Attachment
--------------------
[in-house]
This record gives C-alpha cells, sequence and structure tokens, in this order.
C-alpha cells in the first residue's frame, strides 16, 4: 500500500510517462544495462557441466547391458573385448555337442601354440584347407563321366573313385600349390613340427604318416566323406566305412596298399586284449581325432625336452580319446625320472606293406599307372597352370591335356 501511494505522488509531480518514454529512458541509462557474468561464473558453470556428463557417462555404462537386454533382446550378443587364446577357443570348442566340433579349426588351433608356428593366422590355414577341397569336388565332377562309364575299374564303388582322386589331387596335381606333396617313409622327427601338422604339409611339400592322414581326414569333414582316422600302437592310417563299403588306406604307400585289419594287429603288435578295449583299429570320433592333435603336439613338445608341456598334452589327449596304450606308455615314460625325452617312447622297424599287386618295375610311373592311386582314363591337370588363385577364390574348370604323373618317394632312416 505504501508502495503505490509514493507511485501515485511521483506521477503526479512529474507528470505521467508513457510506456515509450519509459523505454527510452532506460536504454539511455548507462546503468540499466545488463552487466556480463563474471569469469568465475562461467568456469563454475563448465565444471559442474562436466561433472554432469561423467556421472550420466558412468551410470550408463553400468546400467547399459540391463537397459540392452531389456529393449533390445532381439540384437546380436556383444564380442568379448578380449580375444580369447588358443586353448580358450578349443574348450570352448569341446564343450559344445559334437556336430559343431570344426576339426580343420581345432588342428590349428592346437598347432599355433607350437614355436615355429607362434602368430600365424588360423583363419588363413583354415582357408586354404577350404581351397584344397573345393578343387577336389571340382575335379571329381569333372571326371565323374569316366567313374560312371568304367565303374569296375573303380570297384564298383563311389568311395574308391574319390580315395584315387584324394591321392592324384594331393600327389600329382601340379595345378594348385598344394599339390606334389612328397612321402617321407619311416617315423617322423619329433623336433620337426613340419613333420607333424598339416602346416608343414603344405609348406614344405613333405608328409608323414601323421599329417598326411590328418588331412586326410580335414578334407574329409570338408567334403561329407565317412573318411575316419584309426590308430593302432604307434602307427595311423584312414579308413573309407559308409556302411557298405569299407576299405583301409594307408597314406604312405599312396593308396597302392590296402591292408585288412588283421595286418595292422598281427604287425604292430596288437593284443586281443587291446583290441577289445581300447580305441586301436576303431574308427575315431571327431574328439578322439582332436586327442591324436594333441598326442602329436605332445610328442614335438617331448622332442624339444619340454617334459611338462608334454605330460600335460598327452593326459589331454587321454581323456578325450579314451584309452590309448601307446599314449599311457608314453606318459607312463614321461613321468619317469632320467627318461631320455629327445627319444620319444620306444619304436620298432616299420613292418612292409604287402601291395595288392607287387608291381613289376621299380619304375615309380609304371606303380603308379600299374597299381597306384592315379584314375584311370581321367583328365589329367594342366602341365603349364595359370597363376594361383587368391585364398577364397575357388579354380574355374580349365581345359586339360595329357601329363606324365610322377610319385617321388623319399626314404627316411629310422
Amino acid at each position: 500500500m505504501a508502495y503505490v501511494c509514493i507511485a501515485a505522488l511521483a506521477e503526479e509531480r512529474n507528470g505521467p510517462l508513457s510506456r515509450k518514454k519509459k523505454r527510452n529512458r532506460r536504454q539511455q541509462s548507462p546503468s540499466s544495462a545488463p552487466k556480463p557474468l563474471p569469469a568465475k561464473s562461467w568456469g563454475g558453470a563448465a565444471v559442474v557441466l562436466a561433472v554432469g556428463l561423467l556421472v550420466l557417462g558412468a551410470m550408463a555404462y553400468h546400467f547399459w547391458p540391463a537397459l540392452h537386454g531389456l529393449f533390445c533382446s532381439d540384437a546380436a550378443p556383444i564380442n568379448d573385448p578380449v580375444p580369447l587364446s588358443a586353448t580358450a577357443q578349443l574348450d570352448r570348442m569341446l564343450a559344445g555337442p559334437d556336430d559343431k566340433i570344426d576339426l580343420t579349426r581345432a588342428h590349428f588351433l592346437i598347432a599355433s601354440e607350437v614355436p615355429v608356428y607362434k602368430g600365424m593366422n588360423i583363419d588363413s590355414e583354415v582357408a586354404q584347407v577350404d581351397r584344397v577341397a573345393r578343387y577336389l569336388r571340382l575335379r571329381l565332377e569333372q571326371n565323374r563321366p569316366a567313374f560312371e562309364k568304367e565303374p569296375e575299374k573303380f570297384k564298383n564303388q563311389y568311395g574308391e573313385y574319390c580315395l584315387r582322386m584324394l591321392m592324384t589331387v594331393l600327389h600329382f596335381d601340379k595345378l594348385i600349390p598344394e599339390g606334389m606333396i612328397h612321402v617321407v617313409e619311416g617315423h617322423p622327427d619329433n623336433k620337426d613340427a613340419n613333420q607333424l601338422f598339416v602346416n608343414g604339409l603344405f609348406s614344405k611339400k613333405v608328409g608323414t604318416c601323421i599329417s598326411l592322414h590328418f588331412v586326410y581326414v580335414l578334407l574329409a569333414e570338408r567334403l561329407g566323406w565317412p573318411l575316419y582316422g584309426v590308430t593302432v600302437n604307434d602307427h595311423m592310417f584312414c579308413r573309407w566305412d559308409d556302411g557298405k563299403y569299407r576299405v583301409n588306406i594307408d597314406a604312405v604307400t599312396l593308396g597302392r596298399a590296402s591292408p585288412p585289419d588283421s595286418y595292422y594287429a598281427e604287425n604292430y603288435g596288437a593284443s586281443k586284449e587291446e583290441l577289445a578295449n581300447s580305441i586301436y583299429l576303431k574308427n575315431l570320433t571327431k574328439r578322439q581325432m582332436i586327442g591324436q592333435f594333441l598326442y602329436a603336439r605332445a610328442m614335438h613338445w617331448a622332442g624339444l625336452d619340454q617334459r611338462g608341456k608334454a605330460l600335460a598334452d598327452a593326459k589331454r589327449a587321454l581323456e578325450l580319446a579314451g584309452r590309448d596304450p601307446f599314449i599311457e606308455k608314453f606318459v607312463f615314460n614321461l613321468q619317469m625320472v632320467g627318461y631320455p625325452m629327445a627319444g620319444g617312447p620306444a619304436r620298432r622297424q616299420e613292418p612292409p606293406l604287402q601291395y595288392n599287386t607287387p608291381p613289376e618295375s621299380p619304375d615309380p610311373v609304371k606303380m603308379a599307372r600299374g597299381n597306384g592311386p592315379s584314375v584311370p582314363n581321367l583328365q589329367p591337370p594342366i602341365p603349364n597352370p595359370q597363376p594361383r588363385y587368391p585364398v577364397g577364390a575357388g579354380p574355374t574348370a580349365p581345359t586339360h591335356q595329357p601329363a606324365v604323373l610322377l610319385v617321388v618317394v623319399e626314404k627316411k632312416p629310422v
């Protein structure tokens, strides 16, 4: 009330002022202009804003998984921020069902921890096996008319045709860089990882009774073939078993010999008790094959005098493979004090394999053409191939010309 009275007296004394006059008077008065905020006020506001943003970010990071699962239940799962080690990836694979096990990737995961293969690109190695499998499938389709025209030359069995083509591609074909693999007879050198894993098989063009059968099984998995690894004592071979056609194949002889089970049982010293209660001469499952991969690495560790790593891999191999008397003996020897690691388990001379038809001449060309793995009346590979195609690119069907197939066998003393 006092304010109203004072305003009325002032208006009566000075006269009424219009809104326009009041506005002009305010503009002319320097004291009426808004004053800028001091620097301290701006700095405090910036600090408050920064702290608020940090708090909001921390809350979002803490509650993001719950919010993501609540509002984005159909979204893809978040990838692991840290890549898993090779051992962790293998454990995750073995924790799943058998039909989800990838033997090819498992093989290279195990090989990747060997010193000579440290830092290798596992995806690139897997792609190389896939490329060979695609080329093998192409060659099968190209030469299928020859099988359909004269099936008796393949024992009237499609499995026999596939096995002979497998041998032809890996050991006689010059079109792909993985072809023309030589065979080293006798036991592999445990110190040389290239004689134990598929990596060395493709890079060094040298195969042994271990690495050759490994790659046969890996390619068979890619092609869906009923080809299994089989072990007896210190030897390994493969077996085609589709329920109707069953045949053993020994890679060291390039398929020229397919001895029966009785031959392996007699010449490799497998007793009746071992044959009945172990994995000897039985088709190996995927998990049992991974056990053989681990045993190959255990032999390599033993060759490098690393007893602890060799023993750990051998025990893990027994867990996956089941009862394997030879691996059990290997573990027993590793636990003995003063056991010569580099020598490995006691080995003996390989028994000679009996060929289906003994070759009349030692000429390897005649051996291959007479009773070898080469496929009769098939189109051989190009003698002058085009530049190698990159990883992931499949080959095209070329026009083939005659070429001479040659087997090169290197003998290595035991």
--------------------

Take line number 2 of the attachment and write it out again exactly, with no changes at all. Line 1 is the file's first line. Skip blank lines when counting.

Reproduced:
This record gives C-alpha cells, sequence and structure tokens, in this order.